Style: Progressive Psychedelic Blues
Lineup: Gulliver Smith (Vocals), Russell Smith (Guitar and Vocals) John McInerny (Drums), Tim Partridge (Bass) & Jeremy Noone (Sax)
In a period with its fair share of greats, the legendary Company Caine stands out as one of the most remarkable bands to emerge from the fertile early-70s Melbourne scene. During its all too brief career and through constantly changing line-ups, the group established itself as the cult band par excellence, renowned for their extraordinary and adventurous music, and for the magnetic stage presence and cosmic-comic lyrics of singer Gulliver (Gullifer) Smith. Although the group was short-lived, they lasted long enough to make one of the best records of the period, their extraordinary 1971 album A Product Of A Broken Reality.
Many Australians will be familiar with Gulliver's work thanks to his lyrics for the John Farnham hit "A Touch Of Paradise", (co-written with Daddy Cool's Ross Wilson), but Company Caine remains one of the most shamefully neglected and overlooked bands in Australian music History.
Gulliver (whose given name is Kevin) got his start in the mid-60s on Melbourne's booming dance/disco circuit; his first major group was the popular soul band Little Gulliver and the Children. They scored a local Top 40 hit in Melbourne with a reworking of Larry William's "Short Fat Fannie" which went to #29 locally in September 1965. They released a couple of singles and one self-titled EP on the W&G label in 1966.
In 1967 Gulliver moved to Sydney and formed Dr Kandy's Third Eye (1967-8). Reputed to be one of Australia's first psychedelic bands, they used films, slides and other psychedelic lighting effects during their performances. Besides Gulliver, the lineups of Dr Kandy during this period featured some very interesting names - two other future Co. Caine alumni, Mal Capewell (reeds) and Arthur Eizenburg (bass), famed vocalist Alison McCallum, drummer Daryl McKenzie (aka Lefty Zarsoff), later of Nutwood Rug, Jeannie Lewis Band and The Fabulous Zarsoff Bros, and organist Ian Walsh (Levi Smiths Clefs, Python Lee Jackson).
After Dr Kandy's broke up, Gulliver was involved in a series of intruigingly-named 'underground' bands from 1968-70: Time and the Forest Flower (described as playing "soul with a lot of underground things"); A Love Supreme, a jazz-oriented outfit, which included future Flying Circus bassist Terry Wilkins, and Ripped Family Marches, which, reportedly played "heavy versions of bubblegum music" and which changed its name to the even odder Ripped Family Rocket Machine Men in early 1970.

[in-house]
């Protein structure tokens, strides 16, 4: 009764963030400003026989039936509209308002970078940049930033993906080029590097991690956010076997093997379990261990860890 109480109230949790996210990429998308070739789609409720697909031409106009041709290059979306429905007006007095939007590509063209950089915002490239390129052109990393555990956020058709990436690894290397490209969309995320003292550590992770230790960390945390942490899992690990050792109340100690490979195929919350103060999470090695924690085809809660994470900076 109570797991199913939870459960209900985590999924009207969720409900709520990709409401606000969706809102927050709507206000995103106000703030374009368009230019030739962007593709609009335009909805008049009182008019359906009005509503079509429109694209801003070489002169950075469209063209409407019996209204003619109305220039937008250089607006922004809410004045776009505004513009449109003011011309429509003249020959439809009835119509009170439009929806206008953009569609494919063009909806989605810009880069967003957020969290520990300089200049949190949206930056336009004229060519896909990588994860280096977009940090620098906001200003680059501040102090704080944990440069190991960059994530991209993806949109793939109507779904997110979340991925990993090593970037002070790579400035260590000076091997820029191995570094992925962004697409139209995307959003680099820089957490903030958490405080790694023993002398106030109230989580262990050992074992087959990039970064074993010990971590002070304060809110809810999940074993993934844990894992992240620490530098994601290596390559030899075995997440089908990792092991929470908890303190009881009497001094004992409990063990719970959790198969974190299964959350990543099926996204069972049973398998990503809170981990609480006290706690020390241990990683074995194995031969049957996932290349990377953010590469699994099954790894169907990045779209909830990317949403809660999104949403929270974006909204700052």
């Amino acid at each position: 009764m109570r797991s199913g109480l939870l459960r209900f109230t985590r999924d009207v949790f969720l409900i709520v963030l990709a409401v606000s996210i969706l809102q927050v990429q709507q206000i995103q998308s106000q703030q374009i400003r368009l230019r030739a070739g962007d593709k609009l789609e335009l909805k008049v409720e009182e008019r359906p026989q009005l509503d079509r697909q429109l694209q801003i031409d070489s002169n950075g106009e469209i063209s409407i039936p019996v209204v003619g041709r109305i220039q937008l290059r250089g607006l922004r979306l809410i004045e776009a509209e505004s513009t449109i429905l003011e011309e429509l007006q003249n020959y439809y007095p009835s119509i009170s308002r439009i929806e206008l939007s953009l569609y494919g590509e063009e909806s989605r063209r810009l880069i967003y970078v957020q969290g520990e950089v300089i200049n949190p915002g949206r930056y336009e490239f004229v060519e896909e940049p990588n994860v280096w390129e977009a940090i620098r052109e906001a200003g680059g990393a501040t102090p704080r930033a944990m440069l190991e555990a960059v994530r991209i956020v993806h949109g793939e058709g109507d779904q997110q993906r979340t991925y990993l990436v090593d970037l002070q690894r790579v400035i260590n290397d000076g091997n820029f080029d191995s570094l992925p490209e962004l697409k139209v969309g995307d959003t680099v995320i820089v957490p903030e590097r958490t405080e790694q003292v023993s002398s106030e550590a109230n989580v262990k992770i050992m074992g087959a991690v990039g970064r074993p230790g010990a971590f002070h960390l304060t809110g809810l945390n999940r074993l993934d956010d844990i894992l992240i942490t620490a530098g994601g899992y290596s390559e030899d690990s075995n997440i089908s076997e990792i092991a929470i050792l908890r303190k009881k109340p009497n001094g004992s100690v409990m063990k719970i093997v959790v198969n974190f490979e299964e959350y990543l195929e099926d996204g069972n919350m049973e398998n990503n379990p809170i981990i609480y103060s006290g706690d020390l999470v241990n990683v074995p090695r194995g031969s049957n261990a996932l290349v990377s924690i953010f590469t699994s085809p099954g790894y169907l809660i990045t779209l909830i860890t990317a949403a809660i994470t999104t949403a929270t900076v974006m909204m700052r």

Gulliver returned to Melbourne. In March 1970 he and multi-instrumentalist Jeremy Noone (ex-Lipp Arthur, Sons Of The Vegetal Mother) combined with the final four-piece lineup of Cam-Pact (Ray Arnott, Clif Edwards, Russell Smith and Greg Blissett) and the band was renamed Company Caine. Acccording to Clif Edwards, "Eli Klamm", whose name appears in listings of the band at this period, was a pseudonym for Jerry Noone.
Over the next 12 months the group's reputation grew, but there were more lineup changes, beginning with Ray Arnott. He left in July to join Matt Taylor's Genesis for two months, before replacing Mark Kennedy in Spectrum. Arnott was replaced by Eric Cairns (ex-Somebody's Image, Heart'n'Soul) who left around Sept. 1970 and was eventually replaced by John "Ernie" McInerny, from The Foreday Riders. About the same time Clif Edwards was replaced by Tim Partridge, who apparently stayed only a few months. Partridge went on to become one of the most in-demand bass players in the country during the late '70s and '80s, and now teaches bass at the Tasmanian Conservatorium of Music.
Gulliver's stage presence helped to earn Company Caine renown for their stage performances, and as the group came together they amassed a strong set of strikingly original material co-written by Gulliver, Russell Smith and Jerry Noone. They became established as one of the leading attractions on the Melbourne 'head' circuit, gigging alongside bands like Spectrum, Sons of the Vegetal Mother, Tully and the (new) Aztecs. In the words of Ian McFarlane, "... the band's music was more expansive, more 'out there' than just about every band of the day". But this should not be taken to mean that the music was wilfully obscure or 'difficult'. In fact, notwithstanding the 'freaky' and experimental elements, it was a unique amalgam of rock, pop, blues, soul, R&B, jazz and avant-garde that was both challenging and accessible. Another key feature was the surreal humour that pervaded their work. The fact remains that their music could - and should - have reached a far wider audience.
By mid-1971, the band had gelled into the "classic" lineup -- Gullifer, Russell Smith, Jerry Noone, Ian Mawson, Arthur Eizenberg and John "Ernie" McInerney.